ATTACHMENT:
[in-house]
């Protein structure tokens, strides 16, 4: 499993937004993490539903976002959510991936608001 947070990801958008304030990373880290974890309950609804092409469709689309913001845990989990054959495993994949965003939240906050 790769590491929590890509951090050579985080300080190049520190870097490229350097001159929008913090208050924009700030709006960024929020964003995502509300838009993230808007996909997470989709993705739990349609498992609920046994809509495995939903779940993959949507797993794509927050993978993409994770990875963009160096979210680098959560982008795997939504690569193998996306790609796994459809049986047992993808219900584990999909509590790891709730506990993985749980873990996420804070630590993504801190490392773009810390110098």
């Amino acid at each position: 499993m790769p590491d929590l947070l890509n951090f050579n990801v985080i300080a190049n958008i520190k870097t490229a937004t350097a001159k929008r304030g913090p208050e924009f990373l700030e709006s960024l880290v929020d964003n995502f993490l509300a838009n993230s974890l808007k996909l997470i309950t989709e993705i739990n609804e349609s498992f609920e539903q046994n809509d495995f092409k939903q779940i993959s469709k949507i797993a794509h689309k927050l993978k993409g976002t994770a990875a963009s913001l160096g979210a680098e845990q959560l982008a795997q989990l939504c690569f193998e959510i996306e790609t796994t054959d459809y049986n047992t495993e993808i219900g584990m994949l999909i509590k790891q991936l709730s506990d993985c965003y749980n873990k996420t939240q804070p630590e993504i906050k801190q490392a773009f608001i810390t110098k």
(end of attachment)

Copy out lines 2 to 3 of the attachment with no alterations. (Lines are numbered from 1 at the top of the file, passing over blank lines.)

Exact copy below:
């Protein structure tokens, strides 16, 4: 499993937004993490539903976002959510991936608001 947070990801958008304030990373880290974890309950609804092409469709689309913001845990989990054959495993994949965003939240906050 790769590491929590890509951090050579985080300080190049520190870097490229350097001159929008913090208050924009700030709006960024929020964003995502509300838009993230808007996909997470989709993705739990349609498992609920046994809509495995939903779940993959949507797993794509927050993978993409994770990875963009160096979210680098959560982008795997939504690569193998996306790609796994459809049986047992993808219900584990999909509590790891709730506990993985749980873990996420804070630590993504801190490392773009810390110098």
């Amino acid at each position: 499993m790769p590491d929590l947070l890509n951090f050579n990801v985080i300080a190049n958008i520190k870097t490229a937004t350097a001159k929008r304030g913090p208050e924009f990373l700030e709006s960024l880290v929020d964003n995502f993490l509300a838009n993230s974890l808007k996909l997470i309950t989709e993705i739990n609804e349609s498992f609920e539903q046994n809509d495995f092409k939903q779940i993959s469709k949507i797993a794509h689309k927050l993978k993409g976002t994770a990875a963009s913001l160096g979210a680098e845990q959560l982008a795997q989990l939504c690569f193998e959510i996306e790609t796994t054959d459809y049986n047992t495993e993808i219900g584990m994949l999909i509590k790891q991936l709730s506990d993985c965003y749980n873990k996420t939240q804070p630590e993504i906050k801190q490392a773009f608001i810390t110098k």